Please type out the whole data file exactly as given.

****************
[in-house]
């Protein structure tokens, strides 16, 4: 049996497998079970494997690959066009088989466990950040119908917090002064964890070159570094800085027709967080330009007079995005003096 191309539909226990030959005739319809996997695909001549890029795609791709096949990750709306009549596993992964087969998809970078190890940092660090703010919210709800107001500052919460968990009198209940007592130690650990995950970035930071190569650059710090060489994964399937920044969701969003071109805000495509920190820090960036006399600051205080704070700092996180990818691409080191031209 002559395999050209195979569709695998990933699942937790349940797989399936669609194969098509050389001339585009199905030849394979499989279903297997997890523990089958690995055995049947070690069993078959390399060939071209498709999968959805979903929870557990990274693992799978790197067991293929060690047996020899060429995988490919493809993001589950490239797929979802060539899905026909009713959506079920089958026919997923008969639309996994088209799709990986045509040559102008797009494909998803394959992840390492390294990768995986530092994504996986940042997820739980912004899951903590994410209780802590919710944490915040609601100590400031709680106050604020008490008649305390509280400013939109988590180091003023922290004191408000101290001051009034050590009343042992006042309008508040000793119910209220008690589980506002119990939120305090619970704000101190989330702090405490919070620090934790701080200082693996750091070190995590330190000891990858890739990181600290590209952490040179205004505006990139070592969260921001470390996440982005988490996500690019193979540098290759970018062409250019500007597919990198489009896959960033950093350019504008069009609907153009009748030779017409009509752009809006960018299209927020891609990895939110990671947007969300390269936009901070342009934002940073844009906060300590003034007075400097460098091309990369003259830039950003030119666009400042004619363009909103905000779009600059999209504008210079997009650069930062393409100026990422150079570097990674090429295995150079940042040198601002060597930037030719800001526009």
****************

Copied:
[in-house]
């Protein structure tokens, strides 16, 4: 049996497998079970494997690959066009088989466990950040119908917090002064964890070159570094800085027709967080330009007079995005003096 191309539909226990030959005739319809996997695909001549890029795609791709096949990750709306009549596993992964087969998809970078190890940092660090703010919210709800107001500052919460968990009198209940007592130690650990995950970035930071190569650059710090060489994964399937920044969701969003071109805000495509920190820090960036006399600051205080704070700092996180990818691409080191031209 002559395999050209195979569709695998990933699942937790349940797989399936669609194969098509050389001339585009199905030849394979499989279903297997997890523990089958690995055995049947070690069993078959390399060939071209498709999968959805979903929870557990990274693992799978790197067991293929060690047996020899060429995988490919493809993001589950490239797929979802060539899905026909009713959506079920089958026919997923008969639309996994088209799709990986045509040559102008797009494909998803394959992840390492390294990768995986530092994504996986940042997820739980912004899951903590994410209780802590919710944490915040609601100590400031709680106050604020008490008649305390509280400013939109988590180091003023922290004191408000101290001051009034050590009343042992006042309008508040000793119910209220008690589980506002119990939120305090619970704000101190989330702090405490919070620090934790701080200082693996750091070190995590330190000891990858890739990181600290590209952490040179205004505006990139070592969260921001470390996440982005988490996500690019193979540098290759970018062409250019500007597919990198489009896959960033950093350019504008069009609907153009009748030779017409009509752009809006960018299209927020891609990895939110990671947007969300390269936009901070342009934002940073844009906060300590003034007075400097460098091309990369003259830039950003030119666009400042004619363009909103905000779009600059999209504008210079997009650069930062393409100026990422150079570097990674090429295995150079940042040198601002060597930037030719800001526009």